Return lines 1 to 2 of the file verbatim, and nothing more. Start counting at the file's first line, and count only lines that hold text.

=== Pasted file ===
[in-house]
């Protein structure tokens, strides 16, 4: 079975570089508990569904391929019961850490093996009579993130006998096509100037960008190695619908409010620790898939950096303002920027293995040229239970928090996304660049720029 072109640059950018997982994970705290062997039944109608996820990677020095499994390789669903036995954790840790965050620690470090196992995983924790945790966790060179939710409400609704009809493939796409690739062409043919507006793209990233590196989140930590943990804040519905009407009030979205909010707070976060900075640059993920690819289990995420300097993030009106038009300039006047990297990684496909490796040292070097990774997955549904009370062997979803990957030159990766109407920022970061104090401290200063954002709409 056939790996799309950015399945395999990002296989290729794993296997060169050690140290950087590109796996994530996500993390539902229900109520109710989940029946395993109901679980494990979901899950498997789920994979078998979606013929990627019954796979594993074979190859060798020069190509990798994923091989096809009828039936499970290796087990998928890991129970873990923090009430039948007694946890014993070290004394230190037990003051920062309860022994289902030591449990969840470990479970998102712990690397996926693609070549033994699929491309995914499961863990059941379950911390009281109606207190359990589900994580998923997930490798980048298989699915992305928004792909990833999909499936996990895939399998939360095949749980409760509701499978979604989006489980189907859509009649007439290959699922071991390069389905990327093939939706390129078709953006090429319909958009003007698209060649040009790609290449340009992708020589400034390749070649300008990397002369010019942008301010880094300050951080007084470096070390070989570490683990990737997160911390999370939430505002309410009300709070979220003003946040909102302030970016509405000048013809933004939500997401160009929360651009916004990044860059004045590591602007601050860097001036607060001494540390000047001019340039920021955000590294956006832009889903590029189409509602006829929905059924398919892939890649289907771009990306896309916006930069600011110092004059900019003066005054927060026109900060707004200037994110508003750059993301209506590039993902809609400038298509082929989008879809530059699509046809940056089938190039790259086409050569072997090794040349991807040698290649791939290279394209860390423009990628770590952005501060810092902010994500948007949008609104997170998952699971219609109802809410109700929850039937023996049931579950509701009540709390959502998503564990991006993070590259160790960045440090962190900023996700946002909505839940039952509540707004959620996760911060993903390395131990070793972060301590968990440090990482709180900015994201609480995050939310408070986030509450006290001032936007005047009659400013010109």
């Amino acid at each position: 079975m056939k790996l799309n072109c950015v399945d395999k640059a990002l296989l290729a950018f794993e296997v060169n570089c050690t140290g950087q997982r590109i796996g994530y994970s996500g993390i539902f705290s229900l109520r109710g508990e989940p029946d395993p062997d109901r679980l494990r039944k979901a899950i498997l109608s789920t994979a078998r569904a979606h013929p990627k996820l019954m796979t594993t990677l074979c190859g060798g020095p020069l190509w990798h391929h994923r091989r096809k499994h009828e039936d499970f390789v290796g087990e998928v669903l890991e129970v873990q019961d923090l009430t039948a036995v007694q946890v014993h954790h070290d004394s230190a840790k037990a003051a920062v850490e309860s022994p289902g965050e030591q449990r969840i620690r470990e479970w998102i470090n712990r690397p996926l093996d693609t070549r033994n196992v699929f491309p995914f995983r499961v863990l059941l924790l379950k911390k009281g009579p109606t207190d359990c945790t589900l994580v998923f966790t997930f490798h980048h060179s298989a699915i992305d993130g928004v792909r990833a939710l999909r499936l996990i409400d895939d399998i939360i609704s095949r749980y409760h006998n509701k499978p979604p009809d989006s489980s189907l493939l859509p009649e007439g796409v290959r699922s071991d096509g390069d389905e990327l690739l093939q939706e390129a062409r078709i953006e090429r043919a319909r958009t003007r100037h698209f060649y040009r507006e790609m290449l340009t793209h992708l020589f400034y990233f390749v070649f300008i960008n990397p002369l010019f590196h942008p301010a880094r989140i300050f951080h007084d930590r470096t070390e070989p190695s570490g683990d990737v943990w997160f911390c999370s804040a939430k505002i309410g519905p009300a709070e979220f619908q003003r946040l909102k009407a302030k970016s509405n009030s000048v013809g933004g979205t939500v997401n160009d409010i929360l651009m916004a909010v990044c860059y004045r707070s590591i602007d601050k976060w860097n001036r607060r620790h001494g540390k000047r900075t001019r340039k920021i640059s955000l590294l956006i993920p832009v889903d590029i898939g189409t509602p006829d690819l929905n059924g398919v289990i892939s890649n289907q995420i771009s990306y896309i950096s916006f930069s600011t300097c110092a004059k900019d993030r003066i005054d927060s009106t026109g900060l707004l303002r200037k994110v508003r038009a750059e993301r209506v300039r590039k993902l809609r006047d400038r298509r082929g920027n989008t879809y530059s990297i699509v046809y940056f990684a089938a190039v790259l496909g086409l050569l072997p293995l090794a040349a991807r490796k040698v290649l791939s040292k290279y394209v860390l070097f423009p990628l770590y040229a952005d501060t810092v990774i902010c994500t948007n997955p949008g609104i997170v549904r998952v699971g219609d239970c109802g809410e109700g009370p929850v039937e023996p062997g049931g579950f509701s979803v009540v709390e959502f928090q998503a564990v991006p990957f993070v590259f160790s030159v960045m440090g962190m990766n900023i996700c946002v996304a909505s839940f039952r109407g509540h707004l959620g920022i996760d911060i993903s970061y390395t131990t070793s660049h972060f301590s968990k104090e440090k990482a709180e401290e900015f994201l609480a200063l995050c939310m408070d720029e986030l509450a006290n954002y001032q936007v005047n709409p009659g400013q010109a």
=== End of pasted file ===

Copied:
[in-house]
């Protein structure tokens, strides 16, 4: 079975570089508990569904391929019961850490093996009579993130006998096509100037960008190695619908409010620790898939950096303002920027293995040229239970928090996304660049720029 072109640059950018997982994970705290062997039944109608996820990677020095499994390789669903036995954790840790965050620690470090196992995983924790945790966790060179939710409400609704009809493939796409690739062409043919507006793209990233590196989140930590943990804040519905009407009030979205909010707070976060900075640059993920690819289990995420300097993030009106038009300039006047990297990684496909490796040292070097990774997955549904009370062997979803990957030159990766109407920022970061104090401290200063954002709409 056939790996799309950015399945395999990002296989290729794993296997060169050690140290950087590109796996994530996500993390539902229900109520109710989940029946395993109901679980494990979901899950498997789920994979078998979606013929990627019954796979594993074979190859060798020069190509990798994923091989096809009828039936499970290796087990998928890991129970873990923090009430039948007694946890014993070290004394230190037990003051920062309860022994289902030591449990969840470990479970998102712990690397996926693609070549033994699929491309995914499961863990059941379950911390009281109606207190359990589900994580998923997930490798980048298989699915992305928004792909990833999909499936996990895939399998939360095949749980409760509701499978979604989006489980189907859509009649007439290959699922071991390069389905990327093939939706390129078709953006090429319909958009003007698209060649040009790609290449340009992708020589400034390749070649300008990397002369010019942008301010880094300050951080007084470096070390070989570490683990990737997160911390999370939430505002309410009300709070979220003003946040909102302030970016509405000048013809933004939500997401160009929360651009916004990044860059004045590591602007601050860097001036607060001494540390000047001019340039920021955000590294956006832009889903590029189409509602006829929905059924398919892939890649289907771009990306896309916006930069600011110092004059900019003066005054927060026109900060707004200037994110508003750059993301209506590039993902809609400038298509082929989008879809530059699509046809940056089938190039790259086409050569072997090794040349991807040698290649791939290279394209860390423009990628770590952005501060810092902010994500948007949008609104997170998952699971219609109802809410109700929850039937023996049931579950509701009540709390959502998503564990991006993070590259160790960045440090962190900023996700946002909505839940039952509540707004959620996760911060993903390395131990070793972060301590968990440090990482709180900015994201609480995050939310408070986030509450006290001032936007005047009659400013010109």